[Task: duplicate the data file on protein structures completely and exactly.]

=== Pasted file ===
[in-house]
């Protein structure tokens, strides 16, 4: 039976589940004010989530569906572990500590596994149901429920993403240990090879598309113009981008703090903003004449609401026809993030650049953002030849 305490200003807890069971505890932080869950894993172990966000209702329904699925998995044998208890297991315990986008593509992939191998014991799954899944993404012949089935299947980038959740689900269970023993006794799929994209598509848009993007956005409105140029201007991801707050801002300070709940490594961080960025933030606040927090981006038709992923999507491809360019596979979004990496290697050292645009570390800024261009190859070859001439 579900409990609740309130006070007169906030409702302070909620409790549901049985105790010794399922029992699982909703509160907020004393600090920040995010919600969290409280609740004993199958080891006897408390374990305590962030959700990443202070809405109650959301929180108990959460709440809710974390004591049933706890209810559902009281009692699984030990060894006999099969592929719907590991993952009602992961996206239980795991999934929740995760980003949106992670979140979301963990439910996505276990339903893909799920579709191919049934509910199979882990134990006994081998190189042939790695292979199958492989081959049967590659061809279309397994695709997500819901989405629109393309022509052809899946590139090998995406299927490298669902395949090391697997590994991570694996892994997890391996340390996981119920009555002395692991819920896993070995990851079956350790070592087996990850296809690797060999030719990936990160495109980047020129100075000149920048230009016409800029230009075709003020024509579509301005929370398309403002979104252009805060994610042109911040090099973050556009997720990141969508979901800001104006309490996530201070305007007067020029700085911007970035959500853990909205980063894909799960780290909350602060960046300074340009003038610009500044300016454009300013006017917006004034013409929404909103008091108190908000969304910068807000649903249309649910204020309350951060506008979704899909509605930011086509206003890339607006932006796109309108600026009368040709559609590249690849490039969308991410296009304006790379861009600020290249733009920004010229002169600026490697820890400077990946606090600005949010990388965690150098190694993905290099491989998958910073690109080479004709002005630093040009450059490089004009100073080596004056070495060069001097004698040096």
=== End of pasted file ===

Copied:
[in-house]
């Protein structure tokens, strides 16, 4: 039976589940004010989530569906572990500590596994149901429920993403240990090879598309113009981008703090903003004449609401026809993030650049953002030849 305490200003807890069971505890932080869950894993172990966000209702329904699925998995044998208890297991315990986008593509992939191998014991799954899944993404012949089935299947980038959740689900269970023993006794799929994209598509848009993007956005409105140029201007991801707050801002300070709940490594961080960025933030606040927090981006038709992923999507491809360019596979979004990496290697050292645009570390800024261009190859070859001439 579900409990609740309130006070007169906030409702302070909620409790549901049985105790010794399922029992699982909703509160907020004393600090920040995010919600969290409280609740004993199958080891006897408390374990305590962030959700990443202070809405109650959301929180108990959460709440809710974390004591049933706890209810559902009281009692699984030990060894006999099969592929719907590991993952009602992961996206239980795991999934929740995760980003949106992670979140979301963990439910996505276990339903893909799920579709191919049934509910199979882990134990006994081998190189042939790695292979199958492989081959049967590659061809279309397994695709997500819901989405629109393309022509052809899946590139090998995406299927490298669902395949090391697997590994991570694996892994997890391996340390996981119920009555002395692991819920896993070995990851079956350790070592087996990850296809690797060999030719990936990160495109980047020129100075000149920048230009016409800029230009075709003020024509579509301005929370398309403002979104252009805060994610042109911040090099973050556009997720990141969508979901800001104006309490996530201070305007007067020029700085911007970035959500853990909205980063894909799960780290909350602060960046300074340009003038610009500044300016454009300013006017917006004034013409929404909103008091108190908000969304910068807000649903249309649910204020309350951060506008979704899909509605930011086509206003890339607006932006796109309108600026009368040709559609590249690849490039969308991410296009304006790379861009600020290249733009920004010229002169600026490697820890400077990946606090600005949010990388965690150098190694993905290099491989998958910073690109080479004709002005630093040009450059490089004009100073080596004056070495060069001097004698040096």